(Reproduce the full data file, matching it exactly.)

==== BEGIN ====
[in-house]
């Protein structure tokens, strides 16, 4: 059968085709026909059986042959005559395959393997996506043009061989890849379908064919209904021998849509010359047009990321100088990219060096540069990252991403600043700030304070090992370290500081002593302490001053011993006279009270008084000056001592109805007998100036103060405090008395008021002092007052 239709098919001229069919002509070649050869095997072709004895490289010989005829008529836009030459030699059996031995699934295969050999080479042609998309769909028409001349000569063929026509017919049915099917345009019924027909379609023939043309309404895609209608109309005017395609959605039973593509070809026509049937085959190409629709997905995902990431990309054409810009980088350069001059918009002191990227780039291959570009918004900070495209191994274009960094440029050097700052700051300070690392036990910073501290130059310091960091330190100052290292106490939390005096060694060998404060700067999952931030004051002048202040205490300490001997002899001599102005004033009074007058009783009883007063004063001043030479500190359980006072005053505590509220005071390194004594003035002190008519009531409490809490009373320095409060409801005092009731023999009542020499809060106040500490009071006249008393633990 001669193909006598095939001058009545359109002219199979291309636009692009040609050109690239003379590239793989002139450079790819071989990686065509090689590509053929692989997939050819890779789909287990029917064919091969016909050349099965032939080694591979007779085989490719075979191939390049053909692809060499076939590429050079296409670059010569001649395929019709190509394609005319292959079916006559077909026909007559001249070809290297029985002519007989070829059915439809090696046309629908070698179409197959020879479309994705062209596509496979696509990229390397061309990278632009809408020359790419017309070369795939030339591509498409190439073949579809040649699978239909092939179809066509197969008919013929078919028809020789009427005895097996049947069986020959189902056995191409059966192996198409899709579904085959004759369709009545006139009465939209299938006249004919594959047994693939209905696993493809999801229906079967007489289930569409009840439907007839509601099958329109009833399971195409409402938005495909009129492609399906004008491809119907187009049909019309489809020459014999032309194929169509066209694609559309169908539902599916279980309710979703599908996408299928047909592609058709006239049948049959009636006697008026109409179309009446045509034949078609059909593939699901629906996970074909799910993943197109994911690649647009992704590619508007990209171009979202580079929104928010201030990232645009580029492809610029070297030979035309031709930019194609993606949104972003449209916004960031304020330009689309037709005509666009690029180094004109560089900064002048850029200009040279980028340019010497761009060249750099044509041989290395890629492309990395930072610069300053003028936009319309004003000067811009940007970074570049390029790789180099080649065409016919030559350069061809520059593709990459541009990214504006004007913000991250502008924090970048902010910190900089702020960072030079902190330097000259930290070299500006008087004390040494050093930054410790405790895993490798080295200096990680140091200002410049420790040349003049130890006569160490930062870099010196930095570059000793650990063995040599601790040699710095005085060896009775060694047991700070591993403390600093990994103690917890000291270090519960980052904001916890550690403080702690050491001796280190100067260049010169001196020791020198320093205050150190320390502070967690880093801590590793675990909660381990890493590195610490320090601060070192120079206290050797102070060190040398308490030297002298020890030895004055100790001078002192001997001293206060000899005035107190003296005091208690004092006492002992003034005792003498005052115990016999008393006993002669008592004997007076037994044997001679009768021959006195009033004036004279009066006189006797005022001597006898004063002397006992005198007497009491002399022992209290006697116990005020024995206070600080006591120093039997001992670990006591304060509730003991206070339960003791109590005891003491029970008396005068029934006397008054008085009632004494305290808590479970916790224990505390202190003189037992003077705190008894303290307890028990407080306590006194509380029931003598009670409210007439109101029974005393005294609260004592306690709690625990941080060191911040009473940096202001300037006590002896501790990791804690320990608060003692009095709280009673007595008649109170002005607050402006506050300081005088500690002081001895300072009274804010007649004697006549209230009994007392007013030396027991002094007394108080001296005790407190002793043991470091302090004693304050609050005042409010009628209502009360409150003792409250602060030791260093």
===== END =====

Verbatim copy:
[in-house]
């Protein structure tokens, strides 16, 4: 059968085709026909059986042959005559395959393997996506043009061989890849379908064919209904021998849509010359047009990321100088990219060096540069990252991403600043700030304070090992370290500081002593302490001053011993006279009270008084000056001592109805007998100036103060405090008395008021002092007052 239709098919001229069919002509070649050869095997072709004895490289010989005829008529836009030459030699059996031995699934295969050999080479042609998309769909028409001349000569063929026509017919049915099917345009019924027909379609023939043309309404895609209608109309005017395609959605039973593509070809026509049937085959190409629709997905995902990431990309054409810009980088350069001059918009002191990227780039291959570009918004900070495209191994274009960094440029050097700052700051300070690392036990910073501290130059310091960091330190100052290292106490939390005096060694060998404060700067999952931030004051002048202040205490300490001997002899001599102005004033009074007058009783009883007063004063001043030479500190359980006072005053505590509220005071390194004594003035002190008519009531409490809490009373320095409060409801005092009731023999009542020499809060106040500490009071006249008393633990 001669193909006598095939001058009545359109002219199979291309636009692009040609050109690239003379590239793989002139450079790819071989990686065509090689590509053929692989997939050819890779789909287990029917064919091969016909050349099965032939080694591979007779085989490719075979191939390049053909692809060499076939590429050079296409670059010569001649395929019709190509394609005319292959079916006559077909026909007559001249070809290297029985002519007989070829059915439809090696046309629908070698179409197959020879479309994705062209596509496979696509990229390397061309990278632009809408020359790419017309070369795939030339591509498409190439073949579809040649699978239909092939179809066509197969008919013929078919028809020789009427005895097996049947069986020959189902056995191409059966192996198409899709579904085959004759369709009545006139009465939209299938006249004919594959047994693939209905696993493809999801229906079967007489289930569409009840439907007839509601099958329109009833399971195409409402938005495909009129492609399906004008491809119907187009049909019309489809020459014999032309194929169509066209694609559309169908539902599916279980309710979703599908996408299928047909592609058709006239049948049959009636006697008026109409179309009446045509034949078609059909593939699901629906996970074909799910993943197109994911690649647009992704590619508007990209171009979202580079929104928010201030990232645009580029492809610029070297030979035309031709930019194609993606949104972003449209916004960031304020330009689309037709005509666009690029180094004109560089900064002048850029200009040279980028340019010497761009060249750099044509041989290395890629492309990395930072610069300053003028936009319309004003000067811009940007970074570049390029790789180099080649065409016919030559350069061809520059593709990459541009990214504006004007913000991250502008924090970048902010910190900089702020960072030079902190330097000259930290070299500006008087004390040494050093930054410790405790895993490798080295200096990680140091200002410049420790040349003049130890006569160490930062870099010196930095570059000793650990063995040599601790040699710095005085060896009775060694047991700070591993403390600093990994103690917890000291270090519960980052904001916890550690403080702690050491001796280190100067260049010169001196020791020198320093205050150190320390502070967690880093801590590793675990909660381990890493590195610490320090601060070192120079206290050797102070060190040398308490030297002298020890030895004055100790001078002192001997001293206060000899005035107190003296005091208690004092006492002992003034005792003498005052115990016999008393006993002669008592004997007076037994044997001679009768021959006195009033004036004279009066006189006797005022001597006898004063002397006992005198007497009491002399022992209290006697116990005020024995206070600080006591120093039997001992670990006591304060509730003991206070339960003791109590005891003491029970008396005068029934006397008054008085009632004494305290808590479970916790224990505390202190003189037992003077705190008894303290307890028990407080306590006194509380029931003598009670409210007439109101029974005393005294609260004592306690709690625990941080060191911040009473940096202001300037006590002896501790990791804690320990608060003692009095709280009673007595008649109170002005607050402006506050300081005088500690002081001895300072009274804010007649004697006549209230009994007392007013030396027991002094007394108080001296005790407190002793043991470091302090004693304050609050005042409010009628209502009360409150003792409250602060030791260093």